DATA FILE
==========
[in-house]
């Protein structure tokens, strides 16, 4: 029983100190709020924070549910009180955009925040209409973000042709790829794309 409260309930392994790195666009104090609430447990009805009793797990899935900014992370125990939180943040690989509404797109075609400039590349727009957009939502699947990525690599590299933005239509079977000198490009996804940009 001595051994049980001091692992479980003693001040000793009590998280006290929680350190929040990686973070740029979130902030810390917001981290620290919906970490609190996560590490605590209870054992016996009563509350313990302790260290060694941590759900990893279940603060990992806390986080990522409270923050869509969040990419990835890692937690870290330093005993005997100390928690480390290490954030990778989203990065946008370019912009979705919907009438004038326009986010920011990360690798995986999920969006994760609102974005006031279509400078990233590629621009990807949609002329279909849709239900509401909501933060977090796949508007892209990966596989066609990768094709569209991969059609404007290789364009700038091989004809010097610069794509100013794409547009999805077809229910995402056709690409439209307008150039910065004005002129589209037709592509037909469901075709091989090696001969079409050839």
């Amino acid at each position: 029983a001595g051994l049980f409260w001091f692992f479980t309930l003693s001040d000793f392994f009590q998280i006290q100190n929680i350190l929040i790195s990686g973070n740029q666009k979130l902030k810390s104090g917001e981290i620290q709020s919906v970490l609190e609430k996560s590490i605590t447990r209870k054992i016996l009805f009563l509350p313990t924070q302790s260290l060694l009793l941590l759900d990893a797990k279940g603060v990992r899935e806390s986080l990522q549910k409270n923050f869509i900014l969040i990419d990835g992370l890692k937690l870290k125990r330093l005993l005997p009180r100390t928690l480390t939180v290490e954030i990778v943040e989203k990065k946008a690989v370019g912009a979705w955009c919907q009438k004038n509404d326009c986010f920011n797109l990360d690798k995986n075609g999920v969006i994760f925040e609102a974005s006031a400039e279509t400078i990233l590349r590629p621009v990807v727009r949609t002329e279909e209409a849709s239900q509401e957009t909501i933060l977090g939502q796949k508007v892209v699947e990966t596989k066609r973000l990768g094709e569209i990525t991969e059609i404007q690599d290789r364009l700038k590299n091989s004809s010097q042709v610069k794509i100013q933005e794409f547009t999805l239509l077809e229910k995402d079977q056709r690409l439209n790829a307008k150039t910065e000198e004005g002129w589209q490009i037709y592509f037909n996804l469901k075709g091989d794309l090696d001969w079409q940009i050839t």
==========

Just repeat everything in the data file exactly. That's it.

[in-house]
């Protein structure tokens, strides 16, 4: 029983100190709020924070549910009180955009925040209409973000042709790829794309 409260309930392994790195666009104090609430447990009805009793797990899935900014992370125990939180943040690989509404797109075609400039590349727009957009939502699947990525690599590299933005239509079977000198490009996804940009 001595051994049980001091692992479980003693001040000793009590998280006290929680350190929040990686973070740029979130902030810390917001981290620290919906970490609190996560590490605590209870054992016996009563509350313990302790260290060694941590759900990893279940603060990992806390986080990522409270923050869509969040990419990835890692937690870290330093005993005997100390928690480390290490954030990778989203990065946008370019912009979705919907009438004038326009986010920011990360690798995986999920969006994760609102974005006031279509400078990233590629621009990807949609002329279909849709239900509401909501933060977090796949508007892209990966596989066609990768094709569209991969059609404007290789364009700038091989004809010097610069794509100013794409547009999805077809229910995402056709690409439209307008150039910065004005002129589209037709592509037909469901075709091989090696001969079409050839």
């Amino acid at each position: 029983a001595g051994l049980f409260w001091f692992f479980t309930l003693s001040d000793f392994f009590q998280i006290q100190n929680i350190l929040i790195s990686g973070n740029q666009k979130l902030k810390s104090g917001e981290i620290q709020s919906v970490l609190e609430k996560s590490i605590t447990r209870k054992i016996l009805f009563l509350p313990t924070q302790s260290l060694l009793l941590l759900d990893a797990k279940g603060v990992r899935e806390s986080l990522q549910k409270n923050f869509i900014l969040i990419d990835g992370l890692k937690l870290k125990r330093l005993l005997p009180r100390t928690l480390t939180v290490e954030i990778v943040e989203k990065k946008a690989v370019g912009a979705w955009c919907q009438k004038n509404d326009c986010f920011n797109l990360d690798k995986n075609g999920v969006i994760f925040e609102a974005s006031a400039e279509t400078i990233l590349r590629p621009v990807v727009r949609t002329e279909e209409a849709s239900q509401e957009t909501i933060l977090g939502q796949k508007v892209v699947e990966t596989k066609r973000l990768g094709e569209i990525t991969e059609i404007q690599d290789r364009l700038k590299n091989s004809s010097q042709v610069k794509i100013q933005e794409f547009t999805l239509l077809e229910k995402d079977q056709r690409l439209n790829a307008k150039t910065e000198e004005g002129w589209q490009i037709y592509f037909n996804l469901k075709g091989d794309l090696d001969w079409q940009i050839t």